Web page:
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      Rapid Measurement of B-Type Natriuretic Peptide in the Emergency Diagnosis of Heart Failure

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          Abstract

          B-type natriuretic peptide is released from the cardiac ventricles in response to increased wall tension. We conducted a prospective study of 1586 patients who came to the emergency department with acute dyspnea and whose B-type natriuretic peptide was measured with a bedside assay. The clinical diagnosis of congestive heart failure was adjudicated by two independent cardiologists, who were blinded to the results of the B-type natriuretic peptide assay. The final diagnosis was dyspnea due to congestive heart failure in 744 patients (47 percent), dyspnea due to noncardiac causes in 72 patients with a history of left ventricular dysfunction (5 percent), and no finding of congestive heart failure in 770 patients (49 percent). B-type natriuretic peptide levels by themselves were more accurate than any historical or physical findings or laboratory values in identifying congestive heart failure as the cause of dyspnea. The diagnostic accuracy of B-type natriuretic peptide at a cutoff of 100 pg per milliliter was 83.4 percent. The negative predictive value of B-type natriuretic peptide at levels of less than 50 pg per milliliter was 96 percent. In multiple logistic-regression analysis, measurements of B-type natriuretic peptide added significant independent predictive power to other clinical variables in models predicting which patients had congestive heart failure. Used in conjunction with other clinical information, rapid measurement of B-type natriuretic peptide is useful in establishing or excluding the diagnosis of congestive heart failure in patients with acute dyspnea. Copyright 2002 Massachusetts Medical Society.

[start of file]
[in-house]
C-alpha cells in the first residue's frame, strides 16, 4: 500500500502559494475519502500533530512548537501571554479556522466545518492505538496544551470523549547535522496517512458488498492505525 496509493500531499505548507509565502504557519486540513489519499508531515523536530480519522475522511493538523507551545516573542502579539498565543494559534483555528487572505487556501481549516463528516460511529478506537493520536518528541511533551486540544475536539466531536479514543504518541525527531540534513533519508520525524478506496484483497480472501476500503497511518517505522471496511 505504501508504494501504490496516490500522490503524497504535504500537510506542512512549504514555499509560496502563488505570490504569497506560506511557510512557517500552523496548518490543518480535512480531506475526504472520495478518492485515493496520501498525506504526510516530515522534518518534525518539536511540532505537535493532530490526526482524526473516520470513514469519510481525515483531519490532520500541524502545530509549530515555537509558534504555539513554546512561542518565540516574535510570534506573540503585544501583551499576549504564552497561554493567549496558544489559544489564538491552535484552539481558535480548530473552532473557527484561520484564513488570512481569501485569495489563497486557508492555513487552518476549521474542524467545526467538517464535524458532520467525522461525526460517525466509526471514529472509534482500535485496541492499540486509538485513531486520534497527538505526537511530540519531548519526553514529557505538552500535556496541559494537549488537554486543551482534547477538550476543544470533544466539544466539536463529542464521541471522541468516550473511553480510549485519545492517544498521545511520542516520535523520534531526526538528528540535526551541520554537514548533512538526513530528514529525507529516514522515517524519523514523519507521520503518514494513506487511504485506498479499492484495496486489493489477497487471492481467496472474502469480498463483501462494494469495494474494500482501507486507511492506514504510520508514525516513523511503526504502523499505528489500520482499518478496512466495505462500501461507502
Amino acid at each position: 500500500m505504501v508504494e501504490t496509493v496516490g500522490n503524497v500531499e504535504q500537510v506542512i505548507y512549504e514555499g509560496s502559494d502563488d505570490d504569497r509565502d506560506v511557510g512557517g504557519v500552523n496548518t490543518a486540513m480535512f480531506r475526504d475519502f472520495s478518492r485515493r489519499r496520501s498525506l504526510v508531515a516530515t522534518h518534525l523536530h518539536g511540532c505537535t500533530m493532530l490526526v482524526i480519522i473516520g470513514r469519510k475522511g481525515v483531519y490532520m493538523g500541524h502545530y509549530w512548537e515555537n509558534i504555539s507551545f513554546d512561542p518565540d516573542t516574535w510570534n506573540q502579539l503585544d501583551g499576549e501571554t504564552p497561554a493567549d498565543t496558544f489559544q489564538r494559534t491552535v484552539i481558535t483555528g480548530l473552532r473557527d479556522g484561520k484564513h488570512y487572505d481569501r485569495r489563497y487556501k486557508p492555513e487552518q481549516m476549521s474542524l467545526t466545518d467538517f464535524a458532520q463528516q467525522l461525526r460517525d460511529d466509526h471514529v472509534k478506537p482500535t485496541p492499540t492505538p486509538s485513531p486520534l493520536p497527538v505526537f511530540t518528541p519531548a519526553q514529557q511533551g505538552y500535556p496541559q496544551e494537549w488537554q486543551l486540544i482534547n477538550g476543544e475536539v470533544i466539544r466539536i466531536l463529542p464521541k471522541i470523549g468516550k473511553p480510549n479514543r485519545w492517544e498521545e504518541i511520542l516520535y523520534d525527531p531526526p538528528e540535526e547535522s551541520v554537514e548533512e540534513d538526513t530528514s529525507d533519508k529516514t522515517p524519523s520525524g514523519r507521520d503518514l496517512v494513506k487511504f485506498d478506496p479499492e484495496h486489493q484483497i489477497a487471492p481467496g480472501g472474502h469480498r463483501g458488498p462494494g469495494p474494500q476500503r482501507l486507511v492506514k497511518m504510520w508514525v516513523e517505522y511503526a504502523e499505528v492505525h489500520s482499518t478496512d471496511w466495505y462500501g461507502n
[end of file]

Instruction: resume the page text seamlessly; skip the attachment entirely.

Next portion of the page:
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          Most cited references 26

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          Guidelines for the diagnosis and treatment of chronic heart failure.

           ,  Espen Remme,  K Swedberg (2001)
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            The prognostic value of B-type natriuretic peptide in patients with acute coronary syndromes.